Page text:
Why Al Kaline was one of MLB's toughest ABs

April 7th, 2020

DETROIT -- When the Tigers celebrated the 50th anniversary of their 1968 World Series championship two years ago, was asked what stood out for him. He didn’t mention any of his big hits, despite going 11-for-29 with two homers and eight RBIs in the Fall Classic. He gave some mention to the Tigers’ rally from a 3-1 series deficit to upset the Cardinals for their first championship since 1945.

What stood out for Kaline were the team’s determination, the clutch hits from players off the bench -- and how thankful he was for the sacrifice Mickey Stanley made to allow him to play at all.

“I was honored to play on that team,” Kaline said, “because I missed five weeks with a cracked wrist. [Manager] Mayo [Smith] said, ‘We’re going to try to get you in the Series.’ And I said, ‘You can’t take [Jim] Northrup out. He had a great year.’"

Northrup didn’t have to sit, because Stanley moved from center field to shortstop.

“I could never thank him enough for agreeing to be a shortstop so I got in the lineup,” Kaline said.

Kaline was right: As great of an athlete as Stanley was, it was an incredible experiment, and Stanley said he spent the series nervous about potentially making a critical error. But on the flip side, the lengths to which the Tigers went to get Kaline in the lineup for their first World Series in nearly a quarter-century said a lot about Kaline.

In the Year of the Pitcher, a 33-year-old Kaline hit .287, which would’ve ranked third in the league if he had enough at-bats to qualify, with an OPS+ of 146. He batted .306 in the second half despite playing part-time, including games at first base for the first time in his career.

This is part of the beauty of Kaline’s career: More than the jersey he wore for 22 years, the bat he wielded was one of the best in the game for a long time. He won one batting title, hitting .340 as a 20-year-old in 1955 to become the American League’s youngest-ever batting champion, but he topped .300 eight other times, including a .313 average at age 37 in 1972, and finished in the AL’s top four seven times. He played at least 100 games in 20 of his 22 seasons, and he had an OPS+ of at least 107 in all but one.

If wins above replacement were a thing in Kaline’s time, he would ranked in the top 10 among AL hitters in 11 seasons. He did all this without a 30-homer season, and with just three seasons over 100 RBIs.

There was obviously no Statcast in Kaline’s day to measure bat quickness, launch angle or exit velocity, no predictive metrics to suggest what Kaline’s expected average or slugging might have been. But look through the stats available, and one overriding theme is clear: Kaline was a consistently tough at-bat.

As a 19-year-old in his first full pro season, Kaline struck out just 45 times and walked 22 times in 535 plate appearances. He went 21 consecutive games and 78 at-bats without a strikeout, according to baseball-reference. For each of the next 14 seasons, and 15 of the next 17, Kaline drew more walks than strikeouts. He finished in the AL’s top 10 for at-bats per strikeout six times.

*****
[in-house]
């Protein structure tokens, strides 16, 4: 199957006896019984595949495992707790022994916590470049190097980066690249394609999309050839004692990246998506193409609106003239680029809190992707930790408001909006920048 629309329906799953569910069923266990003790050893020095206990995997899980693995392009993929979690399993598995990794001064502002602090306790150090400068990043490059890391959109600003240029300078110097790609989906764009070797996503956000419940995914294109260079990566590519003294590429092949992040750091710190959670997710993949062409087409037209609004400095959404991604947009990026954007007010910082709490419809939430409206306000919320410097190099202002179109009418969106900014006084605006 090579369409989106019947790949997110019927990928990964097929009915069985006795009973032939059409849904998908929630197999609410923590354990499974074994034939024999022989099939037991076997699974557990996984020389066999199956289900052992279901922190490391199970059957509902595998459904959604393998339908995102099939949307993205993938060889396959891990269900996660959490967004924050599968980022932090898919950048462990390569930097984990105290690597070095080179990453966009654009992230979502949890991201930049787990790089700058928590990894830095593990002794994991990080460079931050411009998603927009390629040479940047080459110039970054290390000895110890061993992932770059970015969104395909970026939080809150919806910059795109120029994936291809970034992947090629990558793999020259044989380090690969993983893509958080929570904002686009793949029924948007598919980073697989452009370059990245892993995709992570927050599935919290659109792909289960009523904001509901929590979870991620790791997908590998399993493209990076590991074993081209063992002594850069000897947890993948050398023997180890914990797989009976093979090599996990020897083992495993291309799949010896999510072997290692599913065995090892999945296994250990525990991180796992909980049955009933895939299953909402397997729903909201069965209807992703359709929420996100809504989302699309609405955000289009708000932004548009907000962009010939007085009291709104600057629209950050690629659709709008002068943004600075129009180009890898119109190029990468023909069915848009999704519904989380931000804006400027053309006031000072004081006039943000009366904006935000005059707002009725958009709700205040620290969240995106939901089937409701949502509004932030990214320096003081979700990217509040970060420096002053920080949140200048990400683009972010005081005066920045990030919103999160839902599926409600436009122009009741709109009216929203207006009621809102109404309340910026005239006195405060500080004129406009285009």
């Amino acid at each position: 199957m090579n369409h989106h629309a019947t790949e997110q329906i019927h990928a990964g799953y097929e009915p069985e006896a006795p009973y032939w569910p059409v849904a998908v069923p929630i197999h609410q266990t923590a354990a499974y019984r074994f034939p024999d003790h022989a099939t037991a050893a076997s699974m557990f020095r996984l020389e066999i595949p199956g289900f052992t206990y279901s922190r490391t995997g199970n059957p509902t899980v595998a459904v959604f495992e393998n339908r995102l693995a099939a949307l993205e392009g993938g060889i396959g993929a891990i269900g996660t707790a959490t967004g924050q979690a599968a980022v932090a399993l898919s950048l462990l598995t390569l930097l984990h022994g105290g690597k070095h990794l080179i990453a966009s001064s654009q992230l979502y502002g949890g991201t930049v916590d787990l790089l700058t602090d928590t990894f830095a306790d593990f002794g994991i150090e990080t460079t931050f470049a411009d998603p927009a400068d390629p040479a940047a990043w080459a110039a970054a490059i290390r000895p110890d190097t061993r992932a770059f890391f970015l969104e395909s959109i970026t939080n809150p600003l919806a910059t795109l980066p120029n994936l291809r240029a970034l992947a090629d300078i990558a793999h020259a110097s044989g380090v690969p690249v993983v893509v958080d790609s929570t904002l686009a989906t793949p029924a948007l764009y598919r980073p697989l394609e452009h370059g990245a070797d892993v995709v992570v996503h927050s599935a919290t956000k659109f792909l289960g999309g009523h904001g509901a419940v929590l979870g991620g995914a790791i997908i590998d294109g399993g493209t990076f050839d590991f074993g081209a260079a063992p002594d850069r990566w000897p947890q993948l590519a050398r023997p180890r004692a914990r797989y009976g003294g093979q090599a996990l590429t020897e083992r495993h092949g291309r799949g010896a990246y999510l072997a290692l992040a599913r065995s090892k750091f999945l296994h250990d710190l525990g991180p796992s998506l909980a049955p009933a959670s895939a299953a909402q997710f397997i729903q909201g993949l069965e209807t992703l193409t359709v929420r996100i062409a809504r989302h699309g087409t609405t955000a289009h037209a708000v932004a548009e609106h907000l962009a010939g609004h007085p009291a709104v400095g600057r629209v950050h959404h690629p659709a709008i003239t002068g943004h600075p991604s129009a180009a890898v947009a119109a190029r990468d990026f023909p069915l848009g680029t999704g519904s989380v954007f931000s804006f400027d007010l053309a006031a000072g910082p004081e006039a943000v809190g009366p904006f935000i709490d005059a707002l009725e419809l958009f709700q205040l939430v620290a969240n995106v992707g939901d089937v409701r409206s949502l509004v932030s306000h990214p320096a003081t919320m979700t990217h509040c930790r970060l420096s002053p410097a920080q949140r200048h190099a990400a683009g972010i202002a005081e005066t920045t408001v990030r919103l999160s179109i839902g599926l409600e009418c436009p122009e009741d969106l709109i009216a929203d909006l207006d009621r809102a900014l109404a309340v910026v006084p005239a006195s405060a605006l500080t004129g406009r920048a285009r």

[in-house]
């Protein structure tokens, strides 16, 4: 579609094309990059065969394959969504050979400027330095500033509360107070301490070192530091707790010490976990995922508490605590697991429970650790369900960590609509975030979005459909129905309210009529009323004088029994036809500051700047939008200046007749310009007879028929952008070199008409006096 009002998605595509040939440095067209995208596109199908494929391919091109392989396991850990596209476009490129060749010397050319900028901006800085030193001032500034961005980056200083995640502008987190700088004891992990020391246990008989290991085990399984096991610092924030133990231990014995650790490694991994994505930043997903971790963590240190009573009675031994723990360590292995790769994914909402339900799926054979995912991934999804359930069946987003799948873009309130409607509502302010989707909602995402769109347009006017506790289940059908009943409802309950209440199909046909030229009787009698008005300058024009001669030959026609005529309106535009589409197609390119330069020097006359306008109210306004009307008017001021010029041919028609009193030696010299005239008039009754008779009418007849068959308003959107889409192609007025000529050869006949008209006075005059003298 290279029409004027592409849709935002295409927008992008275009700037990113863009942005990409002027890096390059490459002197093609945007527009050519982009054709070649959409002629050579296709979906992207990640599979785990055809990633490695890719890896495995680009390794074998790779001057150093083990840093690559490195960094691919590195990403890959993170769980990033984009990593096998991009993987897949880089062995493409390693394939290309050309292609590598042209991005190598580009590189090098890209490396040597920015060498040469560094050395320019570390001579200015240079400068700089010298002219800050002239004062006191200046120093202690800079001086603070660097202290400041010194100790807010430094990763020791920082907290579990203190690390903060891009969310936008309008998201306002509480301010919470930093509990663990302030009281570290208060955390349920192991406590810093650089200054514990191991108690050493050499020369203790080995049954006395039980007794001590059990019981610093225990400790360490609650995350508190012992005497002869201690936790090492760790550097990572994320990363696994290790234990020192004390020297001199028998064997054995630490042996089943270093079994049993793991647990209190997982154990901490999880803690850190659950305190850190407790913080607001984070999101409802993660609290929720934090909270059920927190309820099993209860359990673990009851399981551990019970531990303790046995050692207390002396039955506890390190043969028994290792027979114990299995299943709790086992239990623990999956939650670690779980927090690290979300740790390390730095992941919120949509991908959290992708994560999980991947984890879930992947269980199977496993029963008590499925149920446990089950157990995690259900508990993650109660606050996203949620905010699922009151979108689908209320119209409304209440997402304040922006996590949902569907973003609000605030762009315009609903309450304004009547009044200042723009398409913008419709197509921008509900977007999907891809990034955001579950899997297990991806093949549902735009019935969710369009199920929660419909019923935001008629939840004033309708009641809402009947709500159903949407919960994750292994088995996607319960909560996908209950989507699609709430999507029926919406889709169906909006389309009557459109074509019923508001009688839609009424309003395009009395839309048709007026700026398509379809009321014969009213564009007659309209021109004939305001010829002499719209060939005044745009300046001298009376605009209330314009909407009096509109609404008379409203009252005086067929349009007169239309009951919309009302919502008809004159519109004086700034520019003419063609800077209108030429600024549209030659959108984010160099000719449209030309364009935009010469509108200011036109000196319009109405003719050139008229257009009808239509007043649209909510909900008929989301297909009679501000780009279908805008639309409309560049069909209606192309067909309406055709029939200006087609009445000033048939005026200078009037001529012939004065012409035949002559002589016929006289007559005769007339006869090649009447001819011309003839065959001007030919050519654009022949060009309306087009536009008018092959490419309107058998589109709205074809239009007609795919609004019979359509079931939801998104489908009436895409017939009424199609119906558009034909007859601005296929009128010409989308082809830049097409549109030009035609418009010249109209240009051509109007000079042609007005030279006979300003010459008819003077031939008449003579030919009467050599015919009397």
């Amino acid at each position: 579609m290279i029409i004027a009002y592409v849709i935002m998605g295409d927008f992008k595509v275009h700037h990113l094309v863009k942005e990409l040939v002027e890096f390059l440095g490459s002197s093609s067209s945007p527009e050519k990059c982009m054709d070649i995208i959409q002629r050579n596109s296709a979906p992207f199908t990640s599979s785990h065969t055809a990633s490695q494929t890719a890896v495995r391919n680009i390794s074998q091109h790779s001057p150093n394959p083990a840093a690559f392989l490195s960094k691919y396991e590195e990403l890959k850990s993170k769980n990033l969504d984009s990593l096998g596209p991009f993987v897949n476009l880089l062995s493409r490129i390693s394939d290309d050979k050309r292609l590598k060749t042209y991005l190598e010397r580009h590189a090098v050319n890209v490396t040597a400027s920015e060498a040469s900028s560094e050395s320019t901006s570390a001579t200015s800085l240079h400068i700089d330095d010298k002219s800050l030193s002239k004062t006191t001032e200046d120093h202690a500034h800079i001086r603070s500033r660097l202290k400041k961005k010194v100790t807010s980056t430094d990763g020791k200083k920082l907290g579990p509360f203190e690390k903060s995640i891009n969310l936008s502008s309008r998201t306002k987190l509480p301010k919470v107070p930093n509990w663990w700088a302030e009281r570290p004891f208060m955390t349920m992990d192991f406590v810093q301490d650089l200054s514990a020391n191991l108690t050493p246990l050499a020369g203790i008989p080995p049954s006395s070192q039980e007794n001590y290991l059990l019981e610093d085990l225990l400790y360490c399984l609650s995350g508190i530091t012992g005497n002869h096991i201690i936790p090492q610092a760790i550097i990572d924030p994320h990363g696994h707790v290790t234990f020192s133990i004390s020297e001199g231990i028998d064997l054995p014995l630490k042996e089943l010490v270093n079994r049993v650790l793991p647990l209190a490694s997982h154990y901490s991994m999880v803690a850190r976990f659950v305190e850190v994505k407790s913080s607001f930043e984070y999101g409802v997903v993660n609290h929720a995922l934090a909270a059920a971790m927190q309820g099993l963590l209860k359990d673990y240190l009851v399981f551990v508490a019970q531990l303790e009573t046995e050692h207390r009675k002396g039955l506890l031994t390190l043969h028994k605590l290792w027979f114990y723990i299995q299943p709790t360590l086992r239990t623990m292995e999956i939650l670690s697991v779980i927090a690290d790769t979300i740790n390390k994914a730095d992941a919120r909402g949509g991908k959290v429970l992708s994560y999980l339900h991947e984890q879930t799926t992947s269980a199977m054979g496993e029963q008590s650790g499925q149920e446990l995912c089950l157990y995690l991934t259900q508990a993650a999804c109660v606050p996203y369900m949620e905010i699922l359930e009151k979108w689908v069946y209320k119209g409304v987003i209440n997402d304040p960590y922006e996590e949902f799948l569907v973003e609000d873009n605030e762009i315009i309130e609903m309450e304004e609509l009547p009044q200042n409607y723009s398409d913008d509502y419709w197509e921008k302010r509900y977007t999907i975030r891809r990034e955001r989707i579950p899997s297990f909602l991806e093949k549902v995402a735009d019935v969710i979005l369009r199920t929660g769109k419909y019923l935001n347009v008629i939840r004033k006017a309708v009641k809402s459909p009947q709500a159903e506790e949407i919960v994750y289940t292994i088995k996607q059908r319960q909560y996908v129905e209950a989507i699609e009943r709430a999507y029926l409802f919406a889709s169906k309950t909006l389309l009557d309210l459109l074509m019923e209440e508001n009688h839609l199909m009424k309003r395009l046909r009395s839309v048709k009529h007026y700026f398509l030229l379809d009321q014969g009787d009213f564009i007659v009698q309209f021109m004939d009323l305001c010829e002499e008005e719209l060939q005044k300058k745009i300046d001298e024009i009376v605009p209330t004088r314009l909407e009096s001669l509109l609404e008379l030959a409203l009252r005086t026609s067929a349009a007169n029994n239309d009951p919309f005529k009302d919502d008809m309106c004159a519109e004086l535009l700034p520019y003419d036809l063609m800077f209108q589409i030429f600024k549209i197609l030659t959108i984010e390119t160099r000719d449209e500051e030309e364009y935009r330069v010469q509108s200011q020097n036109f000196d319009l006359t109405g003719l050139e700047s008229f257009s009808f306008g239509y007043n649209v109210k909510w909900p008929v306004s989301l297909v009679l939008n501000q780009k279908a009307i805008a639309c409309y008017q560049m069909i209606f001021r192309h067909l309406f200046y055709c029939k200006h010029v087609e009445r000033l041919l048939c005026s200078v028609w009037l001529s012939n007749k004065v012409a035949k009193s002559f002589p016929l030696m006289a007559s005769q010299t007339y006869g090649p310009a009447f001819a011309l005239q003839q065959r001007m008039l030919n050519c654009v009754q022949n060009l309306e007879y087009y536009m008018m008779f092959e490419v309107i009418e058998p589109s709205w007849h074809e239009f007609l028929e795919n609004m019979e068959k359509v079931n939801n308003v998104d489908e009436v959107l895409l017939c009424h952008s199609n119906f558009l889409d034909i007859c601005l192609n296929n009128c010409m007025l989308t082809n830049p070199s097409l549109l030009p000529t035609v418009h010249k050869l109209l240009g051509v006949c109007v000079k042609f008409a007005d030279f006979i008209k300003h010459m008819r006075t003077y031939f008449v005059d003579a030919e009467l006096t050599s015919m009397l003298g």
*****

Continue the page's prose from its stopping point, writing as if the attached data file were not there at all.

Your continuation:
“I was basically a line-drive hitter,” Kaline told FanGraphs’ David Laurila a few years ago. “I was a put-the-ball-in-play hitter who tried not to strike out. I moved the runners along if the situation called for it. I tried to be patient and get a good pitch -- I didn’t want to get myself out by swinging at bad pitches -- and I didn’t worry about getting two strikes on me. I felt that I could handle the bat well enough to hit with two strikes.”

When the situation grew tighter, the discipline was greater. When Kaline became the American League’s youngest-ever batting champion in 1955, he batted .360 with runners in scoring position, with almost as many home runs (eight) as strikeouts, and three times as many walks (28). With a runner on third and less than two outs, he fanned just twice in 54 plate appearances, compared to six sacrifice flies.

Part of that reflected the style of hitting at the time; Mickey Mantle and Larry Doby were the only American League hitters to strike out 80 times in 1954. But Kaline’s ability to stay disciplined yet hit for power and production was unique, and it reflected hand-eye coordination.

“Kaline’s got great wrists. He takes the ball right out of the catcher’s mitt,” then-teammate Harvey Kuenn said in 1954, as former Tigers beat writer Jim Hawkins wrote in Kaline’s self-titled biography.

Though that 1954 batting title created lofty expectations that weighed on him in ensuing years, it was far from a lucky season. Kaline won a batting title with a lower average on balls put in play (.339) than batting average (.340), a result of a high homer total and a low strikeout rate. Just two other Tigers in history -- Hank Greenberg in 1940 and Alan Trammell in 1987 -- hit .340 or better in a season with a lower BABIP.

While Kaline’s power ebbed and flowed over the years -- he hit a career-high 29 homers over just 100 games in 1962 -- the quick bat and sharp eye aged well. For his career, Kaline finished with a .297 average and .296 BABIP. Among Hall of Famers with at least 10,000 plate appearances since 1900, just 10 finished with a better average than BABIP: Ted Williams, Stan Musial, Hank Aaron, Willie Mays, Billy Williams, Mel Ott, Babe Ruth, Sam Crawford, Ernie Banks and Honus Wagner.

Among Tigers with 4,000 career at-bats, Kaline’s 1.25 walk-to-strikeout ratio ranks 10th best in franchise history, and second only to Kuenn among players after World War II. His 8.8 percent strikeout rate ranks 11th lowest.